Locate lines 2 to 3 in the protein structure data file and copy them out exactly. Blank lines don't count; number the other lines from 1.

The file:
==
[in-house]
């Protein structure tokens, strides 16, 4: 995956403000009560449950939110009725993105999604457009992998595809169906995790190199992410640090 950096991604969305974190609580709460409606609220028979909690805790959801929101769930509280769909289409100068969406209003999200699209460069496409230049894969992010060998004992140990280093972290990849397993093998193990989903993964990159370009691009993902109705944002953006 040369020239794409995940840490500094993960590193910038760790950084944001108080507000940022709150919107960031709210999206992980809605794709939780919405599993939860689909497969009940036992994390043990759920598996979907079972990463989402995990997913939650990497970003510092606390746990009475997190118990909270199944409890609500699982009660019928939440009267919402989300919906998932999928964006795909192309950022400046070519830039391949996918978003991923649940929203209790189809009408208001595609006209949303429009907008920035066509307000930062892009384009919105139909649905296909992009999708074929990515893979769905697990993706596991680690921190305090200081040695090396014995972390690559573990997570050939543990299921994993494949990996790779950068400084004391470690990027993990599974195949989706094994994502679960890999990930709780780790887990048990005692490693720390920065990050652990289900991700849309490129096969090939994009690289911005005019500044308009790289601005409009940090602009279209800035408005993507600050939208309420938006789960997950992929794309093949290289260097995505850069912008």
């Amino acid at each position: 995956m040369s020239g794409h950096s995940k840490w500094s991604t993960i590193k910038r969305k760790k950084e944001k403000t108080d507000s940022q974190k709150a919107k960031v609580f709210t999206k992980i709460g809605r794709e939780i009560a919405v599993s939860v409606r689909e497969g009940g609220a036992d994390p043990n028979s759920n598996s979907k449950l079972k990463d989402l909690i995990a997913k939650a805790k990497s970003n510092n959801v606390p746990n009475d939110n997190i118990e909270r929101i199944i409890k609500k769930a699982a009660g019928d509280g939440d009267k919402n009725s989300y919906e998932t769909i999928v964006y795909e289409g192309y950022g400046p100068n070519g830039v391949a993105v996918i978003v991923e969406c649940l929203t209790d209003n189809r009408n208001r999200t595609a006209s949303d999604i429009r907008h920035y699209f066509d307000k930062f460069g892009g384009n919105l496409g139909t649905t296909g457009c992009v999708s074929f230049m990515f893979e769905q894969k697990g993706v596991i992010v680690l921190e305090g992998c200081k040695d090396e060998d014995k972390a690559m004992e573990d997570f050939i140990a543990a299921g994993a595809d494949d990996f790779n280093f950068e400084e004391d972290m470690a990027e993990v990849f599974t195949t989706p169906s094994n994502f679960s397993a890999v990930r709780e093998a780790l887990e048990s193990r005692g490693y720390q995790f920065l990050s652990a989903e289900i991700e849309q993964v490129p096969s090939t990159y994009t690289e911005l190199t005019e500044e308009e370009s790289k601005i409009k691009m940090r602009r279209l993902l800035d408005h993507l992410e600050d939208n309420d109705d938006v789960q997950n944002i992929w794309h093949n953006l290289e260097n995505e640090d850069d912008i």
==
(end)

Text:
């Protein structure tokens, strides 16, 4: 995956403000009560449950939110009725993105999604457009992998595809169906995790190199992410640090 950096991604969305974190609580709460409606609220028979909690805790959801929101769930509280769909289409100068969406209003999200699209460069496409230049894969992010060998004992140990280093972290990849397993093998193990989903993964990159370009691009993902109705944002953006 040369020239794409995940840490500094993960590193910038760790950084944001108080507000940022709150919107960031709210999206992980809605794709939780919405599993939860689909497969009940036992994390043990759920598996979907079972990463989402995990997913939650990497970003510092606390746990009475997190118990909270199944409890609500699982009660019928939440009267919402989300919906998932999928964006795909192309950022400046070519830039391949996918978003991923649940929203209790189809009408208001595609006209949303429009907008920035066509307000930062892009384009919105139909649905296909992009999708074929990515893979769905697990993706596991680690921190305090200081040695090396014995972390690559573990997570050939543990299921994993494949990996790779950068400084004391470690990027993990599974195949989706094994994502679960890999990930709780780790887990048990005692490693720390920065990050652990289900991700849309490129096969090939994009690289911005005019500044308009790289601005409009940090602009279209800035408005993507600050939208309420938006789960997950992929794309093949290289260097995505850069912008």
């Amino acid at each position: 995956m040369s020239g794409h950096s995940k840490w500094s991604t993960i590193k910038r969305k760790k950084e944001k403000t108080d507000s940022q974190k709150a919107k960031v609580f709210t999206k992980i709460g809605r794709e939780i009560a919405v599993s939860v409606r689909e497969g009940g609220a036992d994390p043990n028979s759920n598996s979907k449950l079972k990463d989402l909690i995990a997913k939650a805790k990497s970003n510092n959801v606390p746990n009475d939110n997190i118990e909270r929101i199944i409890k609500k769930a699982a009660g019928d509280g939440d009267k919402n009725s989300y919906e998932t769909i999928v964006y795909e289409g192309y950022g400046p100068n070519g830039v391949a993105v996918i978003v991923e969406c649940l929203t209790d209003n189809r009408n208001r999200t595609a006209s949303d999604i429009r907008h920035y699209f066509d307000k930062f460069g892009g384009n919105l496409g139909t649905t296909g457009c992009v999708s074929f230049m990515f893979e769905q894969k697990g993706v596991i992010v680690l921190e305090g992998c200081k040695d090396e060998d014995k972390a690559m004992e573990d997570f050939i140990a543990a299921g994993a595809d494949d990996f790779n280093f950068e400084e004391d972290m470690a990027e993990v990849f599974t195949t989706p169906s094994n994502f679960s397993a890999v990930r709780e093998a780790l887990e048990s193990r005692g490693y720390q995790f920065l990050s652990a989903e289900i991700e849309q993964v490129p096969s090939t990159y994009t690289e911005l190199t005019e500044e308009e370009s790289k601005i409009k691009m940090r602009r279209l993902l800035d408005h993507l992410e600050d939208n309420d109705d938006v789960q997950n944002i992929w794309h093949n953006l290289e260097n995505e640090d850069d912008i």